How can you recognise place in a work of abstract art? Wayne Eager’s exhibition invites us to do so, to begin with by its title, Desert Works, and by the inclusion of two paintings dating from his early years in the Centre.
Like many before him and many who will come after, Eager was compelled to respond to the form, scale, spaciousness, colour, the sheer presence of the land he was in, and to do this directly, explicitly, as we can see with Ulampawarru (Haast’s Bluff), 1994, and Anyali, 1995. The first, a gouache on paper, is more straightforward, a kind of recording, a noting; the second is more complex, working up an impression of senses assailed, by so much light, colour, movement.
Left: NT-SA Border, 2015.
Before arriving Eager had established an abstract expressionist painting language from his time in the 1980s with ROAR Studios in Melbourne. Soon he would find his way back to it, but this does not mean that he left his engagement with landscape behind.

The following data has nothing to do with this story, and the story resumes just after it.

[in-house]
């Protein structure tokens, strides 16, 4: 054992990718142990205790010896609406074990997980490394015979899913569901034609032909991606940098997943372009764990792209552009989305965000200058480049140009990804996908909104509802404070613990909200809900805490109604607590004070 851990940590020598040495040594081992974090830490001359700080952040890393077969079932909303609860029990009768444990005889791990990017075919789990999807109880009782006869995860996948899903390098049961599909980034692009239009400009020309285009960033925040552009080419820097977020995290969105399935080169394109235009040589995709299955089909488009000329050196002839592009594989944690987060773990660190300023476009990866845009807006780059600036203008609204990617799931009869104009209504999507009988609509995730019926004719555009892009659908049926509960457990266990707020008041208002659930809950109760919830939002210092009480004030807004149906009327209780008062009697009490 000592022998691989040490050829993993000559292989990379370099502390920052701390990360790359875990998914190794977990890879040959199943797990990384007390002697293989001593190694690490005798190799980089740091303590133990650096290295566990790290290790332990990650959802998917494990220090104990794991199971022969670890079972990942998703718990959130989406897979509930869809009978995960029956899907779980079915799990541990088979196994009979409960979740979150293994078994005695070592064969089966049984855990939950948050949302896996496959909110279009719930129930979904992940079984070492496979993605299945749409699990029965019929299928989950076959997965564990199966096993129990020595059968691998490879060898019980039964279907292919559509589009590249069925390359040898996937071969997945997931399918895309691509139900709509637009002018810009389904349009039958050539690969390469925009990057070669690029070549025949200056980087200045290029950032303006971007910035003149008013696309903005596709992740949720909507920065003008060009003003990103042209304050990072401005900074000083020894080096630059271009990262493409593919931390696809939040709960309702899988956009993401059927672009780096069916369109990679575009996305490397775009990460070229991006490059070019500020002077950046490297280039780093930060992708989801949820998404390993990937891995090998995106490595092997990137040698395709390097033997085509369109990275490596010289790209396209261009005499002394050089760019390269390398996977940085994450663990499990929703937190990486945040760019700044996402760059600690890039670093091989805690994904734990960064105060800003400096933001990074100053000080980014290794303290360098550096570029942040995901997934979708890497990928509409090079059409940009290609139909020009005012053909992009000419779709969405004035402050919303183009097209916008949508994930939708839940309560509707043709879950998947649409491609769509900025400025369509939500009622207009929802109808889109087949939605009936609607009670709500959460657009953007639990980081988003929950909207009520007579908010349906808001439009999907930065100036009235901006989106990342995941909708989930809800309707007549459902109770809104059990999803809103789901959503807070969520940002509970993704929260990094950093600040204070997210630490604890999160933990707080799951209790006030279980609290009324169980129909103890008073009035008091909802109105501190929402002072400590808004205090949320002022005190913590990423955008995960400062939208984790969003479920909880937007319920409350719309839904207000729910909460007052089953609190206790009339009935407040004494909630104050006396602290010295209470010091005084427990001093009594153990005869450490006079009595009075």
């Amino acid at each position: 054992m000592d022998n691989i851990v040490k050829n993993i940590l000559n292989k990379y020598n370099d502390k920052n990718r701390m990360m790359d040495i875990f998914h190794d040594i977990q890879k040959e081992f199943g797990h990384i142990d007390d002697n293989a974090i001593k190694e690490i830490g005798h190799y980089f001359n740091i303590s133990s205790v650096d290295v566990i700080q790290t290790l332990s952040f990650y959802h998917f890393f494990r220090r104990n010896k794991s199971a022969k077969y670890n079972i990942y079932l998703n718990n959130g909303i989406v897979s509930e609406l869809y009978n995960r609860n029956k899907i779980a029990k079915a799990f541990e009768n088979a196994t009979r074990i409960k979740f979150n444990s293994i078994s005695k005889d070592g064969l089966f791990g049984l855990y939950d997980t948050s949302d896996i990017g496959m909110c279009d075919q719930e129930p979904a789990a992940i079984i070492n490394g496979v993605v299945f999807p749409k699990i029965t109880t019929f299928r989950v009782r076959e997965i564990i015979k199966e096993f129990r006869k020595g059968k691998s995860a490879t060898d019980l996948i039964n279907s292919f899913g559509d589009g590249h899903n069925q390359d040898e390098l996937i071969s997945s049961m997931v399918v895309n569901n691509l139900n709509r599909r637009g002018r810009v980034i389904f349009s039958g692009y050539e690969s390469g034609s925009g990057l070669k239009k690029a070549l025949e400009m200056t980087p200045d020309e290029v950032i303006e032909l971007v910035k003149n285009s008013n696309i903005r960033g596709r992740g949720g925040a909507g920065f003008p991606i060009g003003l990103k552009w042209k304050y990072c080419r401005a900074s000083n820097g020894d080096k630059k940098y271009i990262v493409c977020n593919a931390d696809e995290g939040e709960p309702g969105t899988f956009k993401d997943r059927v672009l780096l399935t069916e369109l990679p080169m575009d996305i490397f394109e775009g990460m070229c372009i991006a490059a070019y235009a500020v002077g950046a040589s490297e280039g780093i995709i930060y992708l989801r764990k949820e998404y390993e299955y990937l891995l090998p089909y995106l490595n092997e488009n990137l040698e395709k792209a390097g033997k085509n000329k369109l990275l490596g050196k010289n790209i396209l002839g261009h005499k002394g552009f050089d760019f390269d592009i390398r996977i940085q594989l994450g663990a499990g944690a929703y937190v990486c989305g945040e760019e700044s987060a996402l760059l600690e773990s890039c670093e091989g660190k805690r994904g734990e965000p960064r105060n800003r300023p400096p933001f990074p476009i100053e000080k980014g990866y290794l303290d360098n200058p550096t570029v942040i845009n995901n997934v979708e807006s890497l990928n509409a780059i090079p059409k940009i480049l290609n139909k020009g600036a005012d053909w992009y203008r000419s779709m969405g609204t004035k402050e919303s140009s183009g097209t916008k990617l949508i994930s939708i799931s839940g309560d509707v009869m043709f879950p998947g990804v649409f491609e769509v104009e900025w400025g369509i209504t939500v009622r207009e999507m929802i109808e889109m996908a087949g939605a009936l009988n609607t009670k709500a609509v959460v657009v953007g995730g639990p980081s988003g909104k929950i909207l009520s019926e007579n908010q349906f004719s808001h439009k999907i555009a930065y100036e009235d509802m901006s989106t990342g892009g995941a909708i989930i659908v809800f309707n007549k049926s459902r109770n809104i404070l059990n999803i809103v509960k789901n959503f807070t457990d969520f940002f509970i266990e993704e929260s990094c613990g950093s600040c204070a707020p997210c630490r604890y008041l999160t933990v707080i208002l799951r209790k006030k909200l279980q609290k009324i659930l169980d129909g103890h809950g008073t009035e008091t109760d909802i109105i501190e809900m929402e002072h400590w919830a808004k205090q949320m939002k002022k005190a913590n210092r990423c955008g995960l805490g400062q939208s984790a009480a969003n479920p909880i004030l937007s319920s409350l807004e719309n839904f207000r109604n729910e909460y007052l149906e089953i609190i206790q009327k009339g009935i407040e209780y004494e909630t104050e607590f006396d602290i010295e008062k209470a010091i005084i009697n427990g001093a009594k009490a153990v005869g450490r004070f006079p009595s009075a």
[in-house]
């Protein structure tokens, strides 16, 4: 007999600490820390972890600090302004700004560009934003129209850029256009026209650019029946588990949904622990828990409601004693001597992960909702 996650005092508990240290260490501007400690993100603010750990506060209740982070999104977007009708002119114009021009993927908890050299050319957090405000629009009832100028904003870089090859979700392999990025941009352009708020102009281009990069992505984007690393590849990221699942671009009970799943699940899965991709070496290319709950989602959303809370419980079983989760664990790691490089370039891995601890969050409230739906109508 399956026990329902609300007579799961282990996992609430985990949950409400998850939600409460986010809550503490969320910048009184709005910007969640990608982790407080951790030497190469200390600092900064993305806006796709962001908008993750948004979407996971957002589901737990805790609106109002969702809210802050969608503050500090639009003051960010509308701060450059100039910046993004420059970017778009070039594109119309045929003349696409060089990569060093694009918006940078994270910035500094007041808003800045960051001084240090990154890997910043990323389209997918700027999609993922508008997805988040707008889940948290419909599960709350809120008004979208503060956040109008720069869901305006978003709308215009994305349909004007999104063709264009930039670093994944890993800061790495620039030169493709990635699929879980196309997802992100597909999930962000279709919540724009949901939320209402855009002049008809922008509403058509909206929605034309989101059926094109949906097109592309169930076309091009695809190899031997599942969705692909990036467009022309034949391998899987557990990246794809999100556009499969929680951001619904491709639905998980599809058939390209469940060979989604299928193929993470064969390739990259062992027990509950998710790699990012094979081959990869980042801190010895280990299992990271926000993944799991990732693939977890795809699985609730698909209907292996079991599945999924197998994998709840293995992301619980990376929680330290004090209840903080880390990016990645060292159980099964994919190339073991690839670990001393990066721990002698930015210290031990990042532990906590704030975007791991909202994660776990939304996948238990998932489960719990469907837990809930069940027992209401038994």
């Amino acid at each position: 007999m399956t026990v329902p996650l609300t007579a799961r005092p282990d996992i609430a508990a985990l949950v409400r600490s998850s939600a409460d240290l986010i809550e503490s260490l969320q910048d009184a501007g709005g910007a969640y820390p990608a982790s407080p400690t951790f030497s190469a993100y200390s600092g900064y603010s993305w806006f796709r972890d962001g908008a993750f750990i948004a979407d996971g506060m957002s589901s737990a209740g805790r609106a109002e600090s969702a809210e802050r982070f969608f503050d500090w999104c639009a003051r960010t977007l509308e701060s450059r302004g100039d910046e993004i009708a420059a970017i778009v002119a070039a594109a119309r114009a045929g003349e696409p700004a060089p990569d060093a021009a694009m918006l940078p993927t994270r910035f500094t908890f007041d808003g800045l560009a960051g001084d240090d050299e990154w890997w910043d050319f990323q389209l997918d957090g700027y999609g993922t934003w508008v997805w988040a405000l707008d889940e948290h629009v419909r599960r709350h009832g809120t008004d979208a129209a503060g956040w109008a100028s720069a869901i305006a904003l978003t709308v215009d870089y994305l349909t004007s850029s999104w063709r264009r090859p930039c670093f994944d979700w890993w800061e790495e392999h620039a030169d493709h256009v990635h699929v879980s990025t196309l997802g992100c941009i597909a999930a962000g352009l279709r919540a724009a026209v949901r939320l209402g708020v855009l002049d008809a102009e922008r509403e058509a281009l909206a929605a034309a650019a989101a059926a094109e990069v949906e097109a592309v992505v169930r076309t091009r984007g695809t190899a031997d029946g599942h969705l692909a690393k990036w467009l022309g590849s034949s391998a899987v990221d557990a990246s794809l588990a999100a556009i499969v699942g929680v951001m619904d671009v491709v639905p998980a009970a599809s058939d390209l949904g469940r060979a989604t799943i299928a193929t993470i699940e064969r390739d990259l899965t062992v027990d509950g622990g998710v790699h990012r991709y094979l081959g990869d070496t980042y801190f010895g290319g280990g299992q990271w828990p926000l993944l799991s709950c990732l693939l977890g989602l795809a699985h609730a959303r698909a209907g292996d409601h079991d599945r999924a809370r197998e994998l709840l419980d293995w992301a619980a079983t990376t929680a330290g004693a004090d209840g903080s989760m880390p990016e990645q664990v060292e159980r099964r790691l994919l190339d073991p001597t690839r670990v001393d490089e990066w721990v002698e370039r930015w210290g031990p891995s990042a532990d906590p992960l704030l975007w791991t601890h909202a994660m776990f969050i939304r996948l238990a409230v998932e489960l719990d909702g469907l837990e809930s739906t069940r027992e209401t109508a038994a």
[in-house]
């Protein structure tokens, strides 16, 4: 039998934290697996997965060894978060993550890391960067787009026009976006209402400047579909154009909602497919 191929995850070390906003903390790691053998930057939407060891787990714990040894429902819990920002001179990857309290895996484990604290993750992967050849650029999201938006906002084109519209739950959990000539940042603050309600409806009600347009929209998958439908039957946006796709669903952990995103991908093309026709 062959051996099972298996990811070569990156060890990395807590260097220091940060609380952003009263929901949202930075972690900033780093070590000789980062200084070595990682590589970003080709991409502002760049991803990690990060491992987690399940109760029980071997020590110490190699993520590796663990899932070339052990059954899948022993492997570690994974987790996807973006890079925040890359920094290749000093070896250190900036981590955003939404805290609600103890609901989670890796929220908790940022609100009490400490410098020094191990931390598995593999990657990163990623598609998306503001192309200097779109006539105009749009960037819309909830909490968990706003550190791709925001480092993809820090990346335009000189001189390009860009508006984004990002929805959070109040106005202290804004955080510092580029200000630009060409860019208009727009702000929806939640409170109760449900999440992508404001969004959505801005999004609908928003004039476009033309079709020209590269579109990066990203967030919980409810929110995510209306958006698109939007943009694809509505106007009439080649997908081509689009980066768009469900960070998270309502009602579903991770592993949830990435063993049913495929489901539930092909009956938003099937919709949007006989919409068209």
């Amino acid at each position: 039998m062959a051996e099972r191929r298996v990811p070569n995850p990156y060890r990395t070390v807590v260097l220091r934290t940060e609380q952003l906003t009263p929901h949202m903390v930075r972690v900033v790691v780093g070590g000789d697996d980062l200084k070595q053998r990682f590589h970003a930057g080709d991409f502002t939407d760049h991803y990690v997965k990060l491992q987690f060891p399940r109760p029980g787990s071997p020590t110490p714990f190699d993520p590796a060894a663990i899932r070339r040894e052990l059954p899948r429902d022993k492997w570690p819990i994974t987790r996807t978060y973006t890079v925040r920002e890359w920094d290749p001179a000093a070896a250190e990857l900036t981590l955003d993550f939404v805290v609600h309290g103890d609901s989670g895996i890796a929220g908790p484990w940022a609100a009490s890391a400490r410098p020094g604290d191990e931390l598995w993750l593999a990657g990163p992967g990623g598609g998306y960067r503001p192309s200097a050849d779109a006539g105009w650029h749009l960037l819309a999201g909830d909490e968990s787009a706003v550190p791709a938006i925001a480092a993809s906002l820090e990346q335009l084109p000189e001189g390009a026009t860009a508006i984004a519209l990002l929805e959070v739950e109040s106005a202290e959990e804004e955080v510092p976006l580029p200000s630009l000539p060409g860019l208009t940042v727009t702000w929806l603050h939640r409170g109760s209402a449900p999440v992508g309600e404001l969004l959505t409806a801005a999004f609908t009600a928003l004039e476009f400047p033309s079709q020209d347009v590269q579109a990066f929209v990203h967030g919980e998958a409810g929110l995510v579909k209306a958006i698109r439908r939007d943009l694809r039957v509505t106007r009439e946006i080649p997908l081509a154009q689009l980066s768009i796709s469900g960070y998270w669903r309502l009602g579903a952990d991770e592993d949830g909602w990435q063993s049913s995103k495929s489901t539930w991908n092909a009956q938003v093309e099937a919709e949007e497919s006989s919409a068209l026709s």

His titles for individual works guide us: Linear Landscape, The Flood, Winter, Outstation, Northside Rocks and so on. There are the ghosts of form in these works, loose diagrams if you like, brushed-in lines denoting boulders, tracks, grasses, perhaps clouds, expanses of land, perhaps fences and other human-made structures. Not so much to be sure of, as to be caught up in. Eager takes you on the ride with his mood — into a day of clarity, a day of travel, of reverie, delight, frustrations.
Right: The Flood (state II), 2015.
I saw this small but rewarding show on the same day that I listened to the launch of the CD, Desert Klezmer, by Rusty & the Infidels. Eager plays the guitar in this eclectic ensemble (he is pictured below at the launch). As I tuned in to its evocative music, it struck me that his paintings work in a similar way. Just as the different instruments came together in a kind of meta-conversation – their separate voices heard all at the same time, producing their transporting effect rather than a single proposition – so Eager’s line, movement, colour take you to a place. Not a mundane place, signposted along a well-worn path; rather a place caught in transmission from the confluence of a day’s circumstance — sun, wind, light, space, land and a gamut of human events.
– Kieran Finnane